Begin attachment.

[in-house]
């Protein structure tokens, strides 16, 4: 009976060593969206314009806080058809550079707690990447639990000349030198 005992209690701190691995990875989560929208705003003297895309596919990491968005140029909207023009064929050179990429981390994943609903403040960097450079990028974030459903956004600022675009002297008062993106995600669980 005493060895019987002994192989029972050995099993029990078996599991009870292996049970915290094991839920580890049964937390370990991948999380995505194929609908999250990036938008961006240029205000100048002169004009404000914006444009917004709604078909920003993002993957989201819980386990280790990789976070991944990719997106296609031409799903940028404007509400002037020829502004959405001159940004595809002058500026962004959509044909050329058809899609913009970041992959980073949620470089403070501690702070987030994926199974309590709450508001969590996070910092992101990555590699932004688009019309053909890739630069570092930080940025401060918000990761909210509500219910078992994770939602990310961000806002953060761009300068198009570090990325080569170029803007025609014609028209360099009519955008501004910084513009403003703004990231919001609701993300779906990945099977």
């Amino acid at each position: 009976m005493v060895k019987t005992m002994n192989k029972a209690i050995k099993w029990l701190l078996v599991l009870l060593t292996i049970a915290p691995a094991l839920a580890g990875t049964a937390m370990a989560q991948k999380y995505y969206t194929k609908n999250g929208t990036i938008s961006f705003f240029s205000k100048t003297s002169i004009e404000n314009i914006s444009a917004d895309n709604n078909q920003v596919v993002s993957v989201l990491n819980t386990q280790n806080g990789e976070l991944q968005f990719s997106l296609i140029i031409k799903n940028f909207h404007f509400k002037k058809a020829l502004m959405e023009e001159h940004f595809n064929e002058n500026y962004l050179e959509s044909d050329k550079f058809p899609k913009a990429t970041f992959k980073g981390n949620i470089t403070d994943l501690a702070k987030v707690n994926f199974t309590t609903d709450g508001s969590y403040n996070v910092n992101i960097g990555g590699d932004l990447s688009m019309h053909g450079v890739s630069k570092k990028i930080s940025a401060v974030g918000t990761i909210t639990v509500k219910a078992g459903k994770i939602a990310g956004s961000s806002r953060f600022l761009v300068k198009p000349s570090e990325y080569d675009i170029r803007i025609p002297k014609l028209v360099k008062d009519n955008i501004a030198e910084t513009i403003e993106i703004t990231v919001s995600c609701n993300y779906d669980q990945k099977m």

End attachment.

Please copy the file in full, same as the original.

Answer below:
[in-house]
């Protein structure tokens, strides 16, 4: 009976060593969206314009806080058809550079707690990447639990000349030198 005992209690701190691995990875989560929208705003003297895309596919990491968005140029909207023009064929050179990429981390994943609903403040960097450079990028974030459903956004600022675009002297008062993106995600669980 005493060895019987002994192989029972050995099993029990078996599991009870292996049970915290094991839920580890049964937390370990991948999380995505194929609908999250990036938008961006240029205000100048002169004009404000914006444009917004709604078909920003993002993957989201819980386990280790990789976070991944990719997106296609031409799903940028404007509400002037020829502004959405001159940004595809002058500026962004959509044909050329058809899609913009970041992959980073949620470089403070501690702070987030994926199974309590709450508001969590996070910092992101990555590699932004688009019309053909890739630069570092930080940025401060918000990761909210509500219910078992994770939602990310961000806002953060761009300068198009570090990325080569170029803007025609014609028209360099009519955008501004910084513009403003703004990231919001609701993300779906990945099977």
């Amino acid at each position: 009976m005493v060895k019987t005992m002994n192989k029972a209690i050995k099993w029990l701190l078996v599991l009870l060593t292996i049970a915290p691995a094991l839920a580890g990875t049964a937390m370990a989560q991948k999380y995505y969206t194929k609908n999250g929208t990036i938008s961006f705003f240029s205000k100048t003297s002169i004009e404000n314009i914006s444009a917004d895309n709604n078909q920003v596919v993002s993957v989201l990491n819980t386990q280790n806080g990789e976070l991944q968005f990719s997106l296609i140029i031409k799903n940028f909207h404007f509400k002037k058809a020829l502004m959405e023009e001159h940004f595809n064929e002058n500026y962004l050179e959509s044909d050329k550079f058809p899609k913009a990429t970041f992959k980073g981390n949620i470089t403070d994943l501690a702070k987030v707690n994926f199974t309590t609903d709450g508001s969590y403040n996070v910092n992101i960097g990555g590699d932004l990447s688009m019309h053909g450079v890739s630069k570092k990028i930080s940025a401060v974030g918000t990761i909210t639990v509500k219910a078992g459903k994770i939602a990310g956004s961000s806002r953060f600022l761009v300068k198009p000349s570090e990325y080569d675009i170029r803007i025609p002297k014609l028209v360099k008062d009519n955008i501004a030198e910084t513009i403003e993106i703004t990231v919001s995600c609701n993300y779906d669980q990945k099977m």